What's it like for riders that are beginning or fairly new to the sport? Most experienced riders I ride with do what you do. Drink and eat censored all.

    I don't think the body suddenly works more magically with more experience. Sure you might get better glycogen sparing, but as I mentioned the OP had eaten plenty so he would have had plenty of glycogen for the duration of his ride.

    It is glycogen depletion that causes the bonk, nothing else. The OP could have been dehydrated and suffered because of this admittedly, but it wasn't a food issue that is for sure. It was probably just one of those bad days we all have.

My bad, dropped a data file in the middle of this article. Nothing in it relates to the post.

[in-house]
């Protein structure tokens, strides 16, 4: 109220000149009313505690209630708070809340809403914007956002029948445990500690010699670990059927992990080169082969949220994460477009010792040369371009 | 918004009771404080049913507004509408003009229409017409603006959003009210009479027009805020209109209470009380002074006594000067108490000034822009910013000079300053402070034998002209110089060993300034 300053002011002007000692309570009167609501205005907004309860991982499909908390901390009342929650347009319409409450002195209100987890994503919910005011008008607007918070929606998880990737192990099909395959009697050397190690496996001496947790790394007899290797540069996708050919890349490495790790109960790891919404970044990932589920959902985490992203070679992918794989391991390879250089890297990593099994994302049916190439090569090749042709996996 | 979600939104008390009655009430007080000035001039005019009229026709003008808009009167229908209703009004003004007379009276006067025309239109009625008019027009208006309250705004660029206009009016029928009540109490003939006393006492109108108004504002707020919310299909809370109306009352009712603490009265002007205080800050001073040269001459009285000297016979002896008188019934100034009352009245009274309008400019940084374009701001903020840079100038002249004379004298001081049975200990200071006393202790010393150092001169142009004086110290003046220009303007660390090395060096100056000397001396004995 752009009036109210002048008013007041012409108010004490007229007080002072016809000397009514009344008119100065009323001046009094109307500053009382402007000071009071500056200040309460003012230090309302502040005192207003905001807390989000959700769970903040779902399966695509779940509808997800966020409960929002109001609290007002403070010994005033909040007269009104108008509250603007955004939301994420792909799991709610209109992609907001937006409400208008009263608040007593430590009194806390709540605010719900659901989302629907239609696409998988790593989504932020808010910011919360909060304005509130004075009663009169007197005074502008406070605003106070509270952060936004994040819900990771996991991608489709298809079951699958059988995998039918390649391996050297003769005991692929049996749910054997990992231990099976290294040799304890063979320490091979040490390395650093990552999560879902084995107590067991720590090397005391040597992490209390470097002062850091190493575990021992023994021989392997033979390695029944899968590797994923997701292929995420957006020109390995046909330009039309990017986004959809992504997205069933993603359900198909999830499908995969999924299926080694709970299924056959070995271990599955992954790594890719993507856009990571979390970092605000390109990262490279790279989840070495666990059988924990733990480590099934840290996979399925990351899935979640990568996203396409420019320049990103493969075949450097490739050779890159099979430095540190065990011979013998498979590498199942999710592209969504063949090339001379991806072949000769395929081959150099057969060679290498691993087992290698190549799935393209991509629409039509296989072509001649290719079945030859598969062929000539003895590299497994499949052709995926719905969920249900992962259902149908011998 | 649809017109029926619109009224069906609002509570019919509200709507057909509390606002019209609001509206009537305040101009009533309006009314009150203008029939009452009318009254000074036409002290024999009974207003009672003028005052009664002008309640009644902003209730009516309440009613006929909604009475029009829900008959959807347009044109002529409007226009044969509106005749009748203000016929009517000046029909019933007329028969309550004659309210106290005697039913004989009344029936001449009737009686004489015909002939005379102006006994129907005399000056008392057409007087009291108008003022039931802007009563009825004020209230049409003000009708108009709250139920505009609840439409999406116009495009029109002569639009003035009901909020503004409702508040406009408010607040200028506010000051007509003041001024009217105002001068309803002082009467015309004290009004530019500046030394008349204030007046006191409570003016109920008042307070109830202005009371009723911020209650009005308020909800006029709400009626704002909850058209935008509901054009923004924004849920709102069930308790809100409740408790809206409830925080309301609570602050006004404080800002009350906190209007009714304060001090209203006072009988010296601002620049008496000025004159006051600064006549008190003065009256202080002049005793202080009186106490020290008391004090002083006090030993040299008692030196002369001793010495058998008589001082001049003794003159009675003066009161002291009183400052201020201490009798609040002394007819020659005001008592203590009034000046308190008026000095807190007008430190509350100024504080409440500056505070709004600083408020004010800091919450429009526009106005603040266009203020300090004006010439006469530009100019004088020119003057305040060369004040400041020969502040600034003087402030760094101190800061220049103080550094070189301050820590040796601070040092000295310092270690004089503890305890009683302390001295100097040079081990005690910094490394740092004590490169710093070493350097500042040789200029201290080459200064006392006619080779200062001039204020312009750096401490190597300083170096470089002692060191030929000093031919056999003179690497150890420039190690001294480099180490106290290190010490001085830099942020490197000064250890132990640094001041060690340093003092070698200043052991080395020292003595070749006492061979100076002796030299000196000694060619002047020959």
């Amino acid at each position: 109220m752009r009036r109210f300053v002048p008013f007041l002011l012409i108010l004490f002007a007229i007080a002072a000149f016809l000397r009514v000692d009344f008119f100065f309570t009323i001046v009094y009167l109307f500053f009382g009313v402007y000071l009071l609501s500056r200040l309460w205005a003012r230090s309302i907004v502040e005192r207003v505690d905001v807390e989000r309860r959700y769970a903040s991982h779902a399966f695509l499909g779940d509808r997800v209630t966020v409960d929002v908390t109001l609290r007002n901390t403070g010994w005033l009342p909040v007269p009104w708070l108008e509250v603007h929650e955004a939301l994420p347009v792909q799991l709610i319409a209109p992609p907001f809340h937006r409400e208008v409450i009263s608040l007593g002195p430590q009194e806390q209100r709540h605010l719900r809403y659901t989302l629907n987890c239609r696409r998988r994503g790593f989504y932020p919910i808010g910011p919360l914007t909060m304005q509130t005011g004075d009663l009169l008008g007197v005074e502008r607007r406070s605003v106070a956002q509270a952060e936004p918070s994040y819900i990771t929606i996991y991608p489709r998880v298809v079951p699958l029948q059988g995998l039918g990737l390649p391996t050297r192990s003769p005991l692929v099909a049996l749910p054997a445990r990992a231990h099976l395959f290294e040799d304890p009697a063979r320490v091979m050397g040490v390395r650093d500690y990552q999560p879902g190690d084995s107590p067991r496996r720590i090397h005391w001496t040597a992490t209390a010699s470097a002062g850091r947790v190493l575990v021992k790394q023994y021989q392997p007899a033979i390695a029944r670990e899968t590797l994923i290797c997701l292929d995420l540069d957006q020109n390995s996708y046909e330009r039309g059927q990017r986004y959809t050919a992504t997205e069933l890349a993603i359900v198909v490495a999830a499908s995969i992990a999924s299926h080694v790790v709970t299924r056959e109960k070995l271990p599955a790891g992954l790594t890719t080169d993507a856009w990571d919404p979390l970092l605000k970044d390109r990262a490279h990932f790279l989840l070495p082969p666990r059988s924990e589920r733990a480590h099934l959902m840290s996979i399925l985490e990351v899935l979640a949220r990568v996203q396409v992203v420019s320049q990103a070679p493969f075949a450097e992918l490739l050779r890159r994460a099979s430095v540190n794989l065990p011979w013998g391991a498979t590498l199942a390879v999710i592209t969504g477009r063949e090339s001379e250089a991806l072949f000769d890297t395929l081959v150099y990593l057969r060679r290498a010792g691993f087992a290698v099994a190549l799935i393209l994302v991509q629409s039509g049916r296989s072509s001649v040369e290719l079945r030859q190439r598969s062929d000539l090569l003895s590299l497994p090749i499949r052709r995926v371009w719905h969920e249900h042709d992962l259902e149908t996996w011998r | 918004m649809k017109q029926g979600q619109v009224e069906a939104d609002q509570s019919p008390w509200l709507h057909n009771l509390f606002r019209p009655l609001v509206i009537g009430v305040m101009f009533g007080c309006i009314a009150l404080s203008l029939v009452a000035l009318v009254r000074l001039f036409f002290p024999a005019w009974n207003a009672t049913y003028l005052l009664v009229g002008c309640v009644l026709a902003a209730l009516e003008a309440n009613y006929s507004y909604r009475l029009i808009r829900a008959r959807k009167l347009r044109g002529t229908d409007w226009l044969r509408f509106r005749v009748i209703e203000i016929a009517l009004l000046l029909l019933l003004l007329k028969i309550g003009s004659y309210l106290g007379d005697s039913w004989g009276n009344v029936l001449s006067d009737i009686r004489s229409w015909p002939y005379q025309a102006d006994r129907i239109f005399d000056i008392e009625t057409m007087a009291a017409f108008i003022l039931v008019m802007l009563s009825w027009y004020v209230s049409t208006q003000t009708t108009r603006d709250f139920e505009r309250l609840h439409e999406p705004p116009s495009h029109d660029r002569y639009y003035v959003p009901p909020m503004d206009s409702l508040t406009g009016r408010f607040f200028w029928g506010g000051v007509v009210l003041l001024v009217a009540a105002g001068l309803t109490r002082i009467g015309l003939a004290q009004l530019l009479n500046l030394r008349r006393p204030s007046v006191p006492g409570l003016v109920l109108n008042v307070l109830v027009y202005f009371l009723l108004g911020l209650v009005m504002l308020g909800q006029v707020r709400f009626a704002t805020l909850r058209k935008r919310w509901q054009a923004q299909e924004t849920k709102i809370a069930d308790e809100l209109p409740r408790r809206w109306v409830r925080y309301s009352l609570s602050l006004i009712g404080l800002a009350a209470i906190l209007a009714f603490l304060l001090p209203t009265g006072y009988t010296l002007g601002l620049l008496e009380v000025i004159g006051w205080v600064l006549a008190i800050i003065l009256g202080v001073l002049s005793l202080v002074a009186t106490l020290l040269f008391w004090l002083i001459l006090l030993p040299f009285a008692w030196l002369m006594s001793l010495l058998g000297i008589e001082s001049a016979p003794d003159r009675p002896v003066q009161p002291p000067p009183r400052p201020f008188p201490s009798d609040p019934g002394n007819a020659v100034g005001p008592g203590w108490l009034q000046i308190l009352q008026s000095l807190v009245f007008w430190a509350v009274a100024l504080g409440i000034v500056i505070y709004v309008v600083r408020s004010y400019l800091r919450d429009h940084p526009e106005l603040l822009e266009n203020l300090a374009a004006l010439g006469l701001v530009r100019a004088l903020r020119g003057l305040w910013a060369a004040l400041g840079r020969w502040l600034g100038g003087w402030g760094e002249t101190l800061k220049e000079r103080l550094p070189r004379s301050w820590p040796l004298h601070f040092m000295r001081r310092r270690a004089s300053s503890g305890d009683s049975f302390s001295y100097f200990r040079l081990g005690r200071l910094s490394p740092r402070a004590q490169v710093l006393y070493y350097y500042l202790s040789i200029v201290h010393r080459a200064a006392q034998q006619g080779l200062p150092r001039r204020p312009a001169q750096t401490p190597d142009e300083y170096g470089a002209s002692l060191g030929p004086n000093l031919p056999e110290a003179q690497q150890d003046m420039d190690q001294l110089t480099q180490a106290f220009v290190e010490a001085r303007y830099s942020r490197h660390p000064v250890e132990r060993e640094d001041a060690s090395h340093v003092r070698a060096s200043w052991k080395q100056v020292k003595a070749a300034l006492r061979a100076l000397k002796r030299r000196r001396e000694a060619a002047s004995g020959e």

PS I have only been riding 3 years, so not that experienced in terms of years in the saddle.
  • SBezza wrote:
    ireland57 wrote:
    Your post suggests you've been riding for some time and are well used to it.

    What's it like for riders that are beginning or fairly new to the sport? Most experienced riders I ride with do what you do. Drink and eat censored all.

    I don't think the body suddenly works more magically with more experience. Sure you might get better glycogen sparing, but as I mentioned the OP had eaten plenty so he would have had plenty of glycogen for the duration of his ride.

    It is glycogen depletion that causes the bonk, nothing else. The OP could have been dehydrated and suffered because of this admittedly, but it wasn't a food issue that is for sure. It was probably just one of those bad days we all have.

    PS I have only been riding 3 years, so not that experienced in terms of years in the saddle.